Despite this rapid modernisation, there are some traditions that have survived. And the ebb and flow of life around Dubai Creek is one of them.

For decades Iranian merchants have been plying their trade along the waters of the creek, collecting goods for delivery across the Arabian Sea to the shores of Iran and vice-versa. And despite the best efforts of a particular global super-power, a visit to the creek is enough to see that such trade continues to this day.

According to the Iranian Business Council Dubai (IBCD), established in 1992 to strengthen and promote the commercial relationship between the UAE and Iran, the city’s Iranian population hovers around the 400,000 mark.

The US Energy Information Administration says that trade with Iran accounts for 20% to 30% of Dubai’s business. IBCD adds that there are 8000 – 9000 Iranian businesses in Dubai.

Consensus

There is consensus among Iranian business leaders that a prosperous Iran would assist continuous, sustained growth among the Iranian population in the UAE. This would have a positive knock-on effect for the construction industry.

Everybody needs a place to live, be they rich or poor, so any population growth is good for the industry and the population projections of the Dubai government.

The Iranian population of the UAE has played a vital role in the Emirate’s collective economic growth, and, if given the chance, will continue to do so for generations to come.

“People like places that are more in touch with the free market,” IBCD board member Hamid-Reza Hamidi told Construction Week. “This is why Iranian business people tend to come to Dubai.”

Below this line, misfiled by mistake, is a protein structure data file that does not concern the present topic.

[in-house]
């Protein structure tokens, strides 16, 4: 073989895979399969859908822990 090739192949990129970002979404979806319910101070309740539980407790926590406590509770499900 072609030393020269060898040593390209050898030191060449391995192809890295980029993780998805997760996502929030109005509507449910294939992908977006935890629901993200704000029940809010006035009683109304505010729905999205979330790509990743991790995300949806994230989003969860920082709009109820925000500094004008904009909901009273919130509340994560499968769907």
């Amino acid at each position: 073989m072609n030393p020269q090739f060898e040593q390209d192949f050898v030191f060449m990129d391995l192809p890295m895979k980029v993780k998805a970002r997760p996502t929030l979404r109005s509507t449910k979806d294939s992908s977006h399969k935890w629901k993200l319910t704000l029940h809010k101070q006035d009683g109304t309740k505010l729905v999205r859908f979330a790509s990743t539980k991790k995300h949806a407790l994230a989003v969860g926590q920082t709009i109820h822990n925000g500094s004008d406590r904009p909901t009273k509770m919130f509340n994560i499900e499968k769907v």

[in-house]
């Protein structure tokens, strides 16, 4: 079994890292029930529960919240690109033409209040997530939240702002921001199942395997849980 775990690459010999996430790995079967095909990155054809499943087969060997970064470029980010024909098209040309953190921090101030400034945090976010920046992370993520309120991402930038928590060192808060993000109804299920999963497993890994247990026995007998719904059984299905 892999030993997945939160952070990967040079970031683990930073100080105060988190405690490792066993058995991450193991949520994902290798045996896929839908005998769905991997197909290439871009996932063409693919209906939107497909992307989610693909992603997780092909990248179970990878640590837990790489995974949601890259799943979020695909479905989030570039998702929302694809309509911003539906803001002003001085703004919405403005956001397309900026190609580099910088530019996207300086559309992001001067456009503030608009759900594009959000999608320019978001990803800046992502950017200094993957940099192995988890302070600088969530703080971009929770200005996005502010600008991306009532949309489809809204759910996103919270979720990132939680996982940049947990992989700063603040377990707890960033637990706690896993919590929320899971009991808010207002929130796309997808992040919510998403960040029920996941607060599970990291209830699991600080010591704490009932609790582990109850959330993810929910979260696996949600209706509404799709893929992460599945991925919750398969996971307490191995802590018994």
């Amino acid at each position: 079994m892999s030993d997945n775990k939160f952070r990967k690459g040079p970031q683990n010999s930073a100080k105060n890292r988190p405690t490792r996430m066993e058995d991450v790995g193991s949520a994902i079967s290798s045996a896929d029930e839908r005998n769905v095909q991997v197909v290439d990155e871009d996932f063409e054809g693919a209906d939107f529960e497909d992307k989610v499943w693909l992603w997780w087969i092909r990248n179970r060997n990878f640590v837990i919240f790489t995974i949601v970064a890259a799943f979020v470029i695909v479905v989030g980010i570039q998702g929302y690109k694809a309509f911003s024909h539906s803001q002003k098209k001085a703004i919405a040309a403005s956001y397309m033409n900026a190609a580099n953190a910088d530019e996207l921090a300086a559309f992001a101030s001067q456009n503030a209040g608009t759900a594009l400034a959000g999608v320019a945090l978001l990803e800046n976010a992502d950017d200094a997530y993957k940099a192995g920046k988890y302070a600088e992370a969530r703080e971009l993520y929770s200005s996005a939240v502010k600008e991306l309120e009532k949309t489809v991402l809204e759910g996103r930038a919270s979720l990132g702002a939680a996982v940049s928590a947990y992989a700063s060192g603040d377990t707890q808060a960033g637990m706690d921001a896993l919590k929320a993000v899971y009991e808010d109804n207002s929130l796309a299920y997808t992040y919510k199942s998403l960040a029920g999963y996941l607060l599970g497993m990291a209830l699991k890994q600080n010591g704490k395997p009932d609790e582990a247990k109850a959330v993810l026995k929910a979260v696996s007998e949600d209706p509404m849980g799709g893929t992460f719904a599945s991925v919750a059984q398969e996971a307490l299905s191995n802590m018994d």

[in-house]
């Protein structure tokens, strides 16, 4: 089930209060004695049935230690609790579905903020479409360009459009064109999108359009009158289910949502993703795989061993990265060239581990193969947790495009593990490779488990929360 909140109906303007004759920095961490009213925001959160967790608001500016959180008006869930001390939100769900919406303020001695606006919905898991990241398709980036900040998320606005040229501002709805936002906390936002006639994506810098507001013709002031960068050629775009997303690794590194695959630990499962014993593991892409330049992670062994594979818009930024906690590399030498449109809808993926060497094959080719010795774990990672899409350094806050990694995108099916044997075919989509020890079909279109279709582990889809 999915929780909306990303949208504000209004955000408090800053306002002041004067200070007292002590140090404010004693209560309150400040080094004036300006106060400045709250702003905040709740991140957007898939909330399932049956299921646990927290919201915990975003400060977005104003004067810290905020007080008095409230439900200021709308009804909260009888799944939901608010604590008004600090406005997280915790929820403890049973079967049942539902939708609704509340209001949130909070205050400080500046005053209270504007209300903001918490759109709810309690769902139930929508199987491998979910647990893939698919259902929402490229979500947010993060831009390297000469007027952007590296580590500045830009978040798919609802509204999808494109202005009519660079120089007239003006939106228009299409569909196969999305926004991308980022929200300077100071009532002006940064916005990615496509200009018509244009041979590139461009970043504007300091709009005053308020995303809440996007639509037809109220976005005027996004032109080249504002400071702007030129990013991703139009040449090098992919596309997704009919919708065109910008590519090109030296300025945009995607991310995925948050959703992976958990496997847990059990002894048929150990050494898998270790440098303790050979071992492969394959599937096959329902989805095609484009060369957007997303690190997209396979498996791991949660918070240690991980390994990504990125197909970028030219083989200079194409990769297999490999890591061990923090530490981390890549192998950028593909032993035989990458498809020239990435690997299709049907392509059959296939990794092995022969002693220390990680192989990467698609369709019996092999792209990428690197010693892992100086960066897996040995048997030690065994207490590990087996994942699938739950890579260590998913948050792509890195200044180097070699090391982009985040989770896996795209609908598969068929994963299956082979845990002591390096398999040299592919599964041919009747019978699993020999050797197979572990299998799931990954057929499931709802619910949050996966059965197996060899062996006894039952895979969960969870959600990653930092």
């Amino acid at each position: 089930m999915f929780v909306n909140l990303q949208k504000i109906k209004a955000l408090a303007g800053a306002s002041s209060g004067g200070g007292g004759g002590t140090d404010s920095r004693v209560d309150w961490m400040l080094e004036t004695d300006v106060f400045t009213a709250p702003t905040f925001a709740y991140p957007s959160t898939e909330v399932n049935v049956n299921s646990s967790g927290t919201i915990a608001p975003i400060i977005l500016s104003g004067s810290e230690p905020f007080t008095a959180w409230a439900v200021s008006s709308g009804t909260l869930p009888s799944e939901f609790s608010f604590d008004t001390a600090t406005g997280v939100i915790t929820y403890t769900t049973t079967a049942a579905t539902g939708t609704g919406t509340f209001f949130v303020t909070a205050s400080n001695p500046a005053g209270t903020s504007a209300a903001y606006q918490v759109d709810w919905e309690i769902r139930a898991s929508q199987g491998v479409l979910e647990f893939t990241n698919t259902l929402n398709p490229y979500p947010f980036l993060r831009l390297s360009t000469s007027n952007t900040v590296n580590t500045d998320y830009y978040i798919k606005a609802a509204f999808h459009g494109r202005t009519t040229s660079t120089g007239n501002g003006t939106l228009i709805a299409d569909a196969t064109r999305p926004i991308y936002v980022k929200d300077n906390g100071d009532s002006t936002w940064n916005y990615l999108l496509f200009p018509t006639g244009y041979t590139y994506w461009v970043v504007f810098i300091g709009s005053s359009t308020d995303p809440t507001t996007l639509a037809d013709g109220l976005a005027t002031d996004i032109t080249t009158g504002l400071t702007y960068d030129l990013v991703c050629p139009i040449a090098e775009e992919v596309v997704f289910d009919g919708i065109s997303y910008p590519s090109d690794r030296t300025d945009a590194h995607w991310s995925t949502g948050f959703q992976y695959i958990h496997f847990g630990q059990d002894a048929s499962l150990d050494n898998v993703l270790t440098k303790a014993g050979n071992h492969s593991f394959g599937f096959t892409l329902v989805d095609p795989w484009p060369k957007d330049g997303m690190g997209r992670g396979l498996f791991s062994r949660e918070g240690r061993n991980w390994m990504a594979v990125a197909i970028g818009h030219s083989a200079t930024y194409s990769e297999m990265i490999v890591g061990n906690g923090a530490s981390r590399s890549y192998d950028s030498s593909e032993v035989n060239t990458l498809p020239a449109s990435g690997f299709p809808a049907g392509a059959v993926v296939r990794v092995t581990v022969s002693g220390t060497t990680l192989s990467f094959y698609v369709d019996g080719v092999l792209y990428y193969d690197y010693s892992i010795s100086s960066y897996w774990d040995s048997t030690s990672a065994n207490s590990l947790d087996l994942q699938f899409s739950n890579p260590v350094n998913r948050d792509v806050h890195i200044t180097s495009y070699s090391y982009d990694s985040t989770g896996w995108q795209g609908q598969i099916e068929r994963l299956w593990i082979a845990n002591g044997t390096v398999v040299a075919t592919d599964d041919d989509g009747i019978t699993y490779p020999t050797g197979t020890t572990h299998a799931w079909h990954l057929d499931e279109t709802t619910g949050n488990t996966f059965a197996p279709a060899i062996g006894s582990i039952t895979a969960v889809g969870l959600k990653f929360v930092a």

It is therefore in the best interests of the UAE to continue trading with a fit and prosperous Iran, and to keep building homes fit for the coming generations of merchants attracted by the free trade that Hamidi talks of.

It is within this economic framework that local buisness leaders say the UAE must tread a political tightrope worthy of any circus performer, because a continued healthy relationship with the US is central to the economic diversification ambitions of the Emirates.

Only last week Dubai Chamber of Commerce and Industry said that trade between the Gulf and the US reached US $47.8 billion in the second quarter, jumping 60.1 percent on the same period last year.

Since 1995, the US has been attempting to enforce sanctions prohibiting American firms and their foreign subsidiaries from conducting business with Iran. In theory, no goods of American origin should be winding up on Iranian soil.

In order to maintain good relations with the US, the UAE has a self-imposed duty to enforce these sanctions. Yet healthy relations with Iran are also of vital importance. It is the nation, after all, that accounts for some 30% of UAE trade.

Gulf Research Centre senior researcher on the GCC economics programme, Samir Pradhan, has been studying the economies of the GCC for over a decade. He stresses the need to strike a balance in international relations with both integral trade partners.

“Iran is a close neighbour,” Pradhan says. “And at the same time we have close ties with the US. The UAE should manage a balance between the two (because) the main oil trade route is very close to Iran. The UAE must manage successfully to avoid disruption to that route.”

Business as usual?

The IBCD’s Hamidi says that sanctions must be viewed within the context of globalisation, and that they pose a problem for people beyond the national borders of Iran.

“It is foolish to deny that sanctions are hurting business,” Hamidi admits. “On the other hand, sanctions are affecting everybody. They are affecting Europeans who consequently pay more for a gallon of petrol.

“We are always talking about a global village and globalisation, but in our minds we find it difficult to believe in that. We think that if we are squeezing somebody it is only him that is being squeezed, but in truth it is not like that. Everything is inter-related.”

The UAE has performed an admirable balancing act for the past 13 years, maintaining profitable relations with both Iran and the US. It may yet be forced to tread the fraying tightrope between for some time to come.